Treatment of depression with “Depression Treatment Team” in a Japanese mental hospital

Poster B23, Friday, October 21, 11:30 am - 1:00 pm, Le Baron

Minako Kashima1,2, Ryoko Yamazawa1, Kayoko Yamada1, Jo Okubo1, Shingo Watanabe1, Hidehito Niimura3, Masaru Mimura3, Masafumi Mizuno4; 1Oizumi Hospital, 2Kawasaki Municipal Hospital, 3Keio University School of Medicine Department of Neuropsychiatry, 4Toho University School of Medicine Department of Neuropsychiatry

Mental hospitals with the role of acute phase treatment are very limited in Japan. Recently, the number of inpatients diagnosed as not schizophrenic but mood disorder has increased in those hospitals especially in metropolitan areas. Many of them are business people who are under pressure to return to work soon. As a consequence, we were confronted with increased needs for intensive treatment with both medication and psychosocial remediation which aimed to recover sooner and prevent relapse after returning to work. Therefore “Depression treatment team (DTT)” has been created at Oizumi Hospital in 2014. We report the content of this team’s activities and discuss the specific treatment for depression in the hospital setting. The DTT consists of doctors, nurses, occupational therapists, psychotherapists, pharmacists and psychiatric social workers. In addition to medication and psychotherapy, the team offers exercise program such as walking and stretching, cognitive behavioral therapy and meetings in which patients can talk together on a variety of topics. Patients are encouraged to record their daily life to review their lifestyle and feeling. We can offer multidisciplinary approach for the patients at the appropriate time by sharing patients’ information among team staff. The patients can develop a better understanding of themselves in an objective perspective. Therefore, specialized clinicians can provide depression treatment in hospital, and enable patients to improve their lives and activities. In the future, we aim to implement a specialized treatment regimen for depression to provide adequate cure in a non-specific hospital setting.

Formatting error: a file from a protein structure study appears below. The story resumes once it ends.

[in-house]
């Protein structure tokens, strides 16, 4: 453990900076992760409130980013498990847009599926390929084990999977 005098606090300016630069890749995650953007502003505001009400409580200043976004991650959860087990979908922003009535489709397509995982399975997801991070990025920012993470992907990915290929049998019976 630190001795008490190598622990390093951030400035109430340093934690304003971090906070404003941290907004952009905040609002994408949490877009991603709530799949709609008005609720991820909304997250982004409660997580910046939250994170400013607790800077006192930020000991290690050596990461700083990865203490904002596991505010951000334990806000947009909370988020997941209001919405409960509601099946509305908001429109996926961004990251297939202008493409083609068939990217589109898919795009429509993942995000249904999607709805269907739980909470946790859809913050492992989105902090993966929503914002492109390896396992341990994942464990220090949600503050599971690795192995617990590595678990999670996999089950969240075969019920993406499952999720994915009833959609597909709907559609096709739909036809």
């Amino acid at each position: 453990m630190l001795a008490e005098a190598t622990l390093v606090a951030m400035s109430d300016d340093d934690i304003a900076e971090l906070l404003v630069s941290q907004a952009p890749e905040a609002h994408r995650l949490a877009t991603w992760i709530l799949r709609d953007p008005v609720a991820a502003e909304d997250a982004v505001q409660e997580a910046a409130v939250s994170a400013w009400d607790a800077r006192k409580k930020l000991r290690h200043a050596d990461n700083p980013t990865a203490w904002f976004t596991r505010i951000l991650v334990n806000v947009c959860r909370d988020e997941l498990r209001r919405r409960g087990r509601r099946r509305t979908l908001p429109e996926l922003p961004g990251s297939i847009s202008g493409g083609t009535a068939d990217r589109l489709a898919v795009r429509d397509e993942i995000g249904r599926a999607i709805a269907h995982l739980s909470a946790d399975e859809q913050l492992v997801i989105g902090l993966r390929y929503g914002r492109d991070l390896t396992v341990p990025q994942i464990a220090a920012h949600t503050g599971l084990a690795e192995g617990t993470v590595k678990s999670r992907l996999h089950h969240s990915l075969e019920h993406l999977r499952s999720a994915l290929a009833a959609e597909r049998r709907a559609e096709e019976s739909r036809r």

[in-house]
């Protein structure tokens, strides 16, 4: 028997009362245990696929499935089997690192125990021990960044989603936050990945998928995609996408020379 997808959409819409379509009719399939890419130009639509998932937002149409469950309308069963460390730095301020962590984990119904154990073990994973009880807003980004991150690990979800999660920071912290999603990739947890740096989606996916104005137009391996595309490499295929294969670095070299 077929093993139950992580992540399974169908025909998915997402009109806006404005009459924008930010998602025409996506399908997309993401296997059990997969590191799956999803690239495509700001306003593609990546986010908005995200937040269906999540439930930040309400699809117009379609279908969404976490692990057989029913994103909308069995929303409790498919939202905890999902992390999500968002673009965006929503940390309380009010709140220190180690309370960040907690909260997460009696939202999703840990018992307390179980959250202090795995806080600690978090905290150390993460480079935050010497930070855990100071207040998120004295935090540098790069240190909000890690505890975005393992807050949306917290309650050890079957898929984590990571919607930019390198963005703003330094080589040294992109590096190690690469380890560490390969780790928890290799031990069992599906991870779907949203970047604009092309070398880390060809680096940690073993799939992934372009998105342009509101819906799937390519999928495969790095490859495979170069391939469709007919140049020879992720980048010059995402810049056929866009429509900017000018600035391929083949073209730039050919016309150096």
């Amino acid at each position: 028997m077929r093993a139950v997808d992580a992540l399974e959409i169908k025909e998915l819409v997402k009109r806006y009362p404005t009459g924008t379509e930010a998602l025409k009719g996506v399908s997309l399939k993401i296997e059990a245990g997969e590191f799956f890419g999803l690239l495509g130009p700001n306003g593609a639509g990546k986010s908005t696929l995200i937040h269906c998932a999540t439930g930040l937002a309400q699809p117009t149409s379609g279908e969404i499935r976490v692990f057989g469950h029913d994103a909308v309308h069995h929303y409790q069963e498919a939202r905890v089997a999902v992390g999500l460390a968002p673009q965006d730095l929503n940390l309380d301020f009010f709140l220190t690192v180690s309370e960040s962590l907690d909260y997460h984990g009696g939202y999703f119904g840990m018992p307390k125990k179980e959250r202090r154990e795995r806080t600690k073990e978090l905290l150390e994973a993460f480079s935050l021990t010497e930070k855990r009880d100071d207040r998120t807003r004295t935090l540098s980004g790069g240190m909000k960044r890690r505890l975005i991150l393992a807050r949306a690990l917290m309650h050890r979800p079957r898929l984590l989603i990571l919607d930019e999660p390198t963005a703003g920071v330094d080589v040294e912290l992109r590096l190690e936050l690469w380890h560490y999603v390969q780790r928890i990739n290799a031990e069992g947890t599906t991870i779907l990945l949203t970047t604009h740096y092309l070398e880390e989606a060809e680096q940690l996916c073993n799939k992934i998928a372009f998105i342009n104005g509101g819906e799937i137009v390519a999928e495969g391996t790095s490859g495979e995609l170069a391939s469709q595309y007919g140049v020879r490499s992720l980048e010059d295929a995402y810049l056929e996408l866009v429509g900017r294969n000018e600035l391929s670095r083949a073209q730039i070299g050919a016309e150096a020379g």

Topic Area: Mood Disorders

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